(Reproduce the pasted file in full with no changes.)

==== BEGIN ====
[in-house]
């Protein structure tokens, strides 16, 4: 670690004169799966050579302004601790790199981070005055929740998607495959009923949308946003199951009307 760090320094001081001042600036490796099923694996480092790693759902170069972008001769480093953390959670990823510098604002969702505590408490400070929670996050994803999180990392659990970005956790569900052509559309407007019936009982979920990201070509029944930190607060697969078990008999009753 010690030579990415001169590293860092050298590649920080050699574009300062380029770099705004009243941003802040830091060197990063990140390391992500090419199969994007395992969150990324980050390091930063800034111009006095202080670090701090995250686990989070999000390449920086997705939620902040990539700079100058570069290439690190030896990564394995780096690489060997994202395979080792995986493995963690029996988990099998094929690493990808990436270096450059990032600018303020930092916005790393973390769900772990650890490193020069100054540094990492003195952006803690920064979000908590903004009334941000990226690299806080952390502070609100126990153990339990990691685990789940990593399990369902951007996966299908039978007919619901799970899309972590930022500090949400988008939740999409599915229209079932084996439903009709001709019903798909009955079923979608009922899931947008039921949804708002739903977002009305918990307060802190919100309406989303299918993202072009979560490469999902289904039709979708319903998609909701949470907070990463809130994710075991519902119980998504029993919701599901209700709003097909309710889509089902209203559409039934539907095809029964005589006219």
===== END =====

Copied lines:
[in-house]
């Protein structure tokens, strides 16, 4: 670690004169799966050579302004601790790199981070005055929740998607495959009923949308946003199951009307 760090320094001081001042600036490796099923694996480092790693759902170069972008001769480093953390959670990823510098604002969702505590408490400070929670996050994803999180990392659990970005956790569900052509559309407007019936009982979920990201070509029944930190607060697969078990008999009753 010690030579990415001169590293860092050298590649920080050699574009300062380029770099705004009243941003802040830091060197990063990140390391992500090419199969994007395992969150990324980050390091930063800034111009006095202080670090701090995250686990989070999000390449920086997705939620902040990539700079100058570069290439690190030896990564394995780096690489060997994202395979080792995986493995963690029996988990099998094929690493990808990436270096450059990032600018303020930092916005790393973390769900772990650890490193020069100054540094990492003195952006803690920064979000908590903004009334941000990226690299806080952390502070609100126990153990339990990691685990789940990593399990369902951007996966299908039978007919619901799970899309972590930022500090949400988008939740999409599915229209079932084996439903009709001709019903798909009955079923979608009922899931947008039921949804708002739903977002009305918990307060802190919100309406989303299918993202072009979560490469999902289904039709979708319903998609909701949470907070990463809130994710075991519902119980998504029993919701599901209700709003097909309710889509089902209203559409039934539907095809029964005589006219």